(defprotocol BloomFilterImpl
    (bloom-size [filter])
    (bloom-bit-get [filter position])
    (bloom-bit-set [filter position value]))

Note that this is just a declaration, not an implementation. I provided three different implementations for bloom-filters, here are two of them. The first one uses reify to construct an object which provides implementations for the methods of the protocol:

(defn make-bloom-vector [size]
    (let [bloom-vect
          (ref (into (vector-of :boolean)
             (take size (repeatedly #(identity false)))))]
       (reify BloomFilterImpl
           (bloom-size [_ ]
           (bloom-bit-get [_ position]
               (nth @bloom-vect position))
           (bloom-bit-set [_ position value]
               (alter bloom-vect assoc position value)))))

The other implementation extends an existing data type, a java.util.BitSet to implement the protocol, essentially allowing any bit set to be used as a bloom filter, which is quite an amazing capability (which is also akin to Ruby’s or Python’s monkey patching).

(extend-type BitSet
        (bloom-size [filter]
            (.size filter))
        (bloom-bit-get [filter position]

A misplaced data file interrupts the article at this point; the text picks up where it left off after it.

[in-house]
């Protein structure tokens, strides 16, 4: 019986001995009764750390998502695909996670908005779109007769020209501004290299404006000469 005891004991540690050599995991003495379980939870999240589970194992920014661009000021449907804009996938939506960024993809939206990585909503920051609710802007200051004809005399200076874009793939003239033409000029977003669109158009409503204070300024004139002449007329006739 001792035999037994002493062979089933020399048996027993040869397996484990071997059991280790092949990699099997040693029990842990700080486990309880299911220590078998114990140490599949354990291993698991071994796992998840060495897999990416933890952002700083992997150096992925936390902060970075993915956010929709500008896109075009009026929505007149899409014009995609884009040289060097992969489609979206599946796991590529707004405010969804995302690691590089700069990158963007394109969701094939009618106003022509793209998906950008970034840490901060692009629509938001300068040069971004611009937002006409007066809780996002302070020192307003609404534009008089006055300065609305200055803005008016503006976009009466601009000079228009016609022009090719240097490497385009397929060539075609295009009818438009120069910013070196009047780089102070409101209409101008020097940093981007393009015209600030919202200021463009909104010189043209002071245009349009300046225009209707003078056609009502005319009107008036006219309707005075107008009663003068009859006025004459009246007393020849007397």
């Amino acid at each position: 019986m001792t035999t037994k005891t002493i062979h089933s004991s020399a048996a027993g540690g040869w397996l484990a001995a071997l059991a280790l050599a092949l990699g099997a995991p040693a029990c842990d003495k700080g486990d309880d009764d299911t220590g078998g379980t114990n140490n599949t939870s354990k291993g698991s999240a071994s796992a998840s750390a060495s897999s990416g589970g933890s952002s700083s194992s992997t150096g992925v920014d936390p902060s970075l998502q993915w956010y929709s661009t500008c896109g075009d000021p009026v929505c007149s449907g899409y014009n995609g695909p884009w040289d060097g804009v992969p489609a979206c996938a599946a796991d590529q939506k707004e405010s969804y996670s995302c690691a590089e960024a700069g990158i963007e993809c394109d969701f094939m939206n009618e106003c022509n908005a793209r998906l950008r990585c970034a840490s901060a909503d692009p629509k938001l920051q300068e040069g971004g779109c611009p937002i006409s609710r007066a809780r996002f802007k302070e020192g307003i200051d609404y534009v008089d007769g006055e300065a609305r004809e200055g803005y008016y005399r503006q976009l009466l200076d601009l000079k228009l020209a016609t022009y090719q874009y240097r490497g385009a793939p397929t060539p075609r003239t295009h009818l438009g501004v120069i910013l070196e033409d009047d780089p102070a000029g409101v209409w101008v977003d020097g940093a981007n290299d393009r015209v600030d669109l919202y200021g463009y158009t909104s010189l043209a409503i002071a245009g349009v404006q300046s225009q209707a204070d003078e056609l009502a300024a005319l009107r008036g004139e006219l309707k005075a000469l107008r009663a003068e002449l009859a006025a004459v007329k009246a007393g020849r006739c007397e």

(locking filter
              (.get filter position)))
        (bloom-bit-set [filter position value]
            (if (< position (bloom-size filter))
               (locking filter 
                  (.set filter position value))
                    "position outside of bloom 
                filter size")))))

And this is the code for using it:

(defn bloom-add [bloom charseq hashfns]
    (let [size (bloom-size bloom)]
        (doseq [hashval (hash-string charseq :hashfns hashfns)]
            (bloom-bit-set bloom 
                 (abs (mod hashval size)) true))

(defn bloom-contains? [bloom charseq hashfns]
    (let [size (bloom-size bloom)
        hashvals (hash-string charseq :hashfns hashfns)]
         (every? #(= (bloom-bit-get bloom (abs (mod % size))) true)  hashvals)))

Note that these functions are completely independent of the concrete bloom-filter implementation that is used:

  • bloom-add and bloom-contains? refer to the respective methods of the BloomFilterImpl protocol, not to the concrete methods,
  • this implies that the module containing bloom-add and bloom-contains? only needs to refer the module containing the protocol definition, not the modules containing the concrete implementation,